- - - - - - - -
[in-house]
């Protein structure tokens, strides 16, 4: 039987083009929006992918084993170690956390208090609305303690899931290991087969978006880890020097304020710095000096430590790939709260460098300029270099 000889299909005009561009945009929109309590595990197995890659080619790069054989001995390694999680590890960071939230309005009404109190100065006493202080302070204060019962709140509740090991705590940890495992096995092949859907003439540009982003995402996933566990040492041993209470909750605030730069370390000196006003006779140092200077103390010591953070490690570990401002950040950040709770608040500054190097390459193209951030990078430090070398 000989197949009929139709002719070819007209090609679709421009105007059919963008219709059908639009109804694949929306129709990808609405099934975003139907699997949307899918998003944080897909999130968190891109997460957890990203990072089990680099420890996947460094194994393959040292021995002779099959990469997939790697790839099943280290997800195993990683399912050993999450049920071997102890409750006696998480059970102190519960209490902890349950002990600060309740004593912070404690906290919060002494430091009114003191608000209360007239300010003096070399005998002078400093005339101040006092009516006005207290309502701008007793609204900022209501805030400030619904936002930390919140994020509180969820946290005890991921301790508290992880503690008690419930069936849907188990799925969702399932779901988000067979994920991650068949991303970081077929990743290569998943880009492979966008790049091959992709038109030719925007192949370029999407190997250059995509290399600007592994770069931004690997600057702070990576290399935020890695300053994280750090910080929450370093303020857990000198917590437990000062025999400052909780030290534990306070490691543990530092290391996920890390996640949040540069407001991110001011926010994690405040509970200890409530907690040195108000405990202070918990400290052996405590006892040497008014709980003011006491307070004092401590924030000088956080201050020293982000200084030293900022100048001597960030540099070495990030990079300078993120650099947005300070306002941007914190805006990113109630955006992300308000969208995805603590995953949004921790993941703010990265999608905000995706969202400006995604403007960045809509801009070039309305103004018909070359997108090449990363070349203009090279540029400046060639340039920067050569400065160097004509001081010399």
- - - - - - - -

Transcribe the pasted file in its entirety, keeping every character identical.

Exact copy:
[in-house]
């Protein structure tokens, strides 16, 4: 039987083009929006992918084993170690956390208090609305303690899931290991087969978006880890020097304020710095000096430590790939709260460098300029270099 000889299909005009561009945009929109309590595990197995890659080619790069054989001995390694999680590890960071939230309005009404109190100065006493202080302070204060019962709140509740090991705590940890495992096995092949859907003439540009982003995402996933566990040492041993209470909750605030730069370390000196006003006779140092200077103390010591953070490690570990401002950040950040709770608040500054190097390459193209951030990078430090070398 000989197949009929139709002719070819007209090609679709421009105007059919963008219709059908639009109804694949929306129709990808609405099934975003139907699997949307899918998003944080897909999130968190891109997460957890990203990072089990680099420890996947460094194994393959040292021995002779099959990469997939790697790839099943280290997800195993990683399912050993999450049920071997102890409750006696998480059970102190519960209490902890349950002990600060309740004593912070404690906290919060002494430091009114003191608000209360007239300010003096070399005998002078400093005339101040006092009516006005207290309502701008007793609204900022209501805030400030619904936002930390919140994020509180969820946290005890991921301790508290992880503690008690419930069936849907188990799925969702399932779901988000067979994920991650068949991303970081077929990743290569998943880009492979966008790049091959992709038109030719925007192949370029999407190997250059995509290399600007592994770069931004690997600057702070990576290399935020890695300053994280750090910080929450370093303020857990000198917590437990000062025999400052909780030290534990306070490691543990530092290391996920890390996640949040540069407001991110001011926010994690405040509970200890409530907690040195108000405990202070918990400290052996405590006892040497008014709980003011006491307070004092401590924030000088956080201050020293982000200084030293900022100048001597960030540099070495990030990079300078993120650099947005300070306002941007914190805006990113109630955006992300308000969208995805603590995953949004921790993941703010990265999608905000995706969202400006995604403007960045809509801009070039309305103004018909070359997108090449990363070349203009090279540029400046060639340039920067050569400065160097004509001081010399």